In the last post on Maturity and Courageous Conversations, I promised to write more about support vs challenge. Support is a crucial element of Courageously Responding.
I’d argue that we can sometimes do too much of a good thing. You know, when a strength becomes a weakness. So support is good. And sometimes, it’s bad.
Not bad, exactly, but over-used or used at the wrong time. Sometimes we need to be more on the challenging end of the spectrum.
The same could be true the other way around – perhaps we over-challenge.
This is the model by Laurent Daloz, from his 1986 book ‘Effective Teaching and Mentoring.’ Quoted in Blakey, J and Day, I. (2012). ‘Challenging Coaching.’ London: Nicholas Brealey Publishing p19.
Support refers to interventions that affirm the value of the individual (building trust, respect, rapport) or those that reduce uncertainty & anxiety (encouragement, focusing on strengths, empathy).
Challenge refers to interventions that compel the individual to confront current reality (accountability, feedback, limiting beliefs) and to meet the changing expectations of all stakeholders (goal setting, visioning, alignment of values).
“A high level of challenge is not inherently “wrong.” In fact, its absence in a business environment leads to complacency, indulgence, apathy and disinterest. When the stakes are high, a lack of challenge causes people to ‘play small’ in an environment that is forever demanding they ‘step up.’ The key is for challenge to be provided alongside equally high levels of support. The support skills of coaching are used to create conditions in which a coachee feels secure enough to disclose private thoughts and feelings, and in turn to develop awareness. There must also be challenge to push this self-awareness further and move to sustainable self-development. Coaches have invested considerable time and effort in developing their supporting skills; the next step in the development of the profession is to bring challenging skills up to the same level of maturity and proficiency.”(p.18) This doesn’t only apply to coaches – it applies to us all as managers of people too.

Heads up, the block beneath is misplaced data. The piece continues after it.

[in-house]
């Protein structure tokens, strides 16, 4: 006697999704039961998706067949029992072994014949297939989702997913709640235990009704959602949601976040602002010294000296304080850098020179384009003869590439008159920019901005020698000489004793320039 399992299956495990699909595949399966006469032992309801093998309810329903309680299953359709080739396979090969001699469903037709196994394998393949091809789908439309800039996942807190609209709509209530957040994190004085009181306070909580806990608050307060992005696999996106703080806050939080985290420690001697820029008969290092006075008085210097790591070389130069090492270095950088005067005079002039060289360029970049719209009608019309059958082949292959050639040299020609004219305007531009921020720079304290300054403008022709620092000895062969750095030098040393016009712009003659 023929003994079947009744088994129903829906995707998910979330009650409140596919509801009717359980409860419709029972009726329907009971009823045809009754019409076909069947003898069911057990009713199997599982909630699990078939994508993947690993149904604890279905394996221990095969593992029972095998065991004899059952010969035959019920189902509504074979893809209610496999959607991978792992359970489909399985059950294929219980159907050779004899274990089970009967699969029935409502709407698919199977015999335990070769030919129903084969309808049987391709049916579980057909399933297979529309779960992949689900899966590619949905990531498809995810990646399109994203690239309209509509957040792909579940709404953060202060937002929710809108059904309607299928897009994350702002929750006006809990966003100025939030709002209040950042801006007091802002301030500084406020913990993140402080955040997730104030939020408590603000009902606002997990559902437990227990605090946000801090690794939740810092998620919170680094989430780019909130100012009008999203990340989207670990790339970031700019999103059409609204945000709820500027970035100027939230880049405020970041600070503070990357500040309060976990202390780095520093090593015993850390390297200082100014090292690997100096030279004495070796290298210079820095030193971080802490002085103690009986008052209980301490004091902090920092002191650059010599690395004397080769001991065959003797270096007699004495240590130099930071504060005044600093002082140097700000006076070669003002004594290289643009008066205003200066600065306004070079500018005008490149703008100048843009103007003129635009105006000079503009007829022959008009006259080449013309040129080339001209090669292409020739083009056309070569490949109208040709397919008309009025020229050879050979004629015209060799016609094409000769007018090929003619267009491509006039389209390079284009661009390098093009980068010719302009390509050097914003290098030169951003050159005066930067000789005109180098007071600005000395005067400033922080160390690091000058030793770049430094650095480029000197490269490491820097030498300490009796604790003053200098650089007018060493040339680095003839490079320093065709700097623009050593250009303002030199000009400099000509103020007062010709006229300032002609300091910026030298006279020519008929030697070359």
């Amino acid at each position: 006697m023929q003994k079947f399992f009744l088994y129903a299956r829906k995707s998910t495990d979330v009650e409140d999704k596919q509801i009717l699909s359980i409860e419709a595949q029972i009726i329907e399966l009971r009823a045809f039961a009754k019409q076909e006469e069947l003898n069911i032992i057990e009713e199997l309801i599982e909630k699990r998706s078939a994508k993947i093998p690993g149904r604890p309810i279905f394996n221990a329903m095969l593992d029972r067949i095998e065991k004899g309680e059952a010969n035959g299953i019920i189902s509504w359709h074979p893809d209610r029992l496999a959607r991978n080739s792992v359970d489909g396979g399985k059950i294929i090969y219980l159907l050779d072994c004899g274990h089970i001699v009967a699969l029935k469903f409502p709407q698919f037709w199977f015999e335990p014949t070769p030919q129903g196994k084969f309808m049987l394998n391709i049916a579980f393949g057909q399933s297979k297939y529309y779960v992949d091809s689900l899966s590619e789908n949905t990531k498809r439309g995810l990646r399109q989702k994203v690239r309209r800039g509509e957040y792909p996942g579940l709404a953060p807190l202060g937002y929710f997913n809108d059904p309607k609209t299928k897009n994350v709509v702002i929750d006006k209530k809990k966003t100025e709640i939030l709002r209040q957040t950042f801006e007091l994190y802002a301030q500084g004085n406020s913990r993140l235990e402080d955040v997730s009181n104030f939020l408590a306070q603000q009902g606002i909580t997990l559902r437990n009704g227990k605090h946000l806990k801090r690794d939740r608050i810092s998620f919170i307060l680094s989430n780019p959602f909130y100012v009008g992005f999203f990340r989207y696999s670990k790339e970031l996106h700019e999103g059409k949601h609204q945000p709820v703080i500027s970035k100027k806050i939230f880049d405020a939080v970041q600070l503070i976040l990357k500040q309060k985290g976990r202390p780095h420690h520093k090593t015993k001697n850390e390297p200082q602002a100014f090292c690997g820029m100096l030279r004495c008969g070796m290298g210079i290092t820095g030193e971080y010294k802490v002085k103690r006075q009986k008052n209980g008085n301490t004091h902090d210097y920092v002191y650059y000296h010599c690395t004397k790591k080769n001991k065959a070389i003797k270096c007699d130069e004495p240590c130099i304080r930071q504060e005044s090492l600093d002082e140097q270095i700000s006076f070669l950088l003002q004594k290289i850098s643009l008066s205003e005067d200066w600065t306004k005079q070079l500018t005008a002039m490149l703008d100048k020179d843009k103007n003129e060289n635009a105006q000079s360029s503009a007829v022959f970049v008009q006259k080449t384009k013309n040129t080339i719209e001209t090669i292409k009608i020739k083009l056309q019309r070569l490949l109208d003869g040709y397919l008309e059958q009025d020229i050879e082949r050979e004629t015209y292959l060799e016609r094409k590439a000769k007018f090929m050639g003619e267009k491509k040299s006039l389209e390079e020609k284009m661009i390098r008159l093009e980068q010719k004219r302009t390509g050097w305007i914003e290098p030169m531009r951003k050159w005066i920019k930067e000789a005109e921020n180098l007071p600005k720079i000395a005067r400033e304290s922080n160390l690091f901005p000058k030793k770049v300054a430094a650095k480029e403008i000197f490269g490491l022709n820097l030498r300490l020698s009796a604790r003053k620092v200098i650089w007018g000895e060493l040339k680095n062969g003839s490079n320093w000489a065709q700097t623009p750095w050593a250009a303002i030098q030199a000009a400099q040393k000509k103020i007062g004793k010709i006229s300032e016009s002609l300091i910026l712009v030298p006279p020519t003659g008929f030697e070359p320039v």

Low challenge/low support – inertia and apathy. This environment is too dull, we become bored and disinterested and the “why bother?” question looms large, resulting in a lack of motivation to act.
High challenge/low support – produces stress. This is a scary place in which we get frightened, defensive and hostile.
Low challenge/high support – the “cosy club” which is too comfortable. In this zone there is high empathy, active listening and questioning, but also the risks we discussed earlier, including collusion.
High challenge/high support – is where growth and development can be maximized. This is the “loving boot” that can stimulate and “kick” a person to pursue a new direction or goal and to achieve high performance. This quadrant represents the optimum balance of support and challenge where coaches can unlock the highest potential for both individual and organization.
So…which quadrant do you think you are in personally at work at the moment? How can you get more support or more challenge?
And which quadrant do you tend to use the most as a supervisor of people? What have you learned here that leads you to try something different in the way you support and challenge your people?
My thanks to Eve Turner, Accredited Master Executive Coach, APECS Accredited Exective Coach and Coach Supervisor, for her summary of the model, used above.
For more on Conversations, check out our series so far:
- The power dynamics of the supervisor/ee relationship
- Games that supervisees play to regain some power
- Games that supervisors play
- The antidote to power play? Supervisors, listen up
- The antidote to power-play: supervisees, it’s your turn
- Emotional maturity in the supervisor/supervisee relationship
- Maturity and Courageous Conversations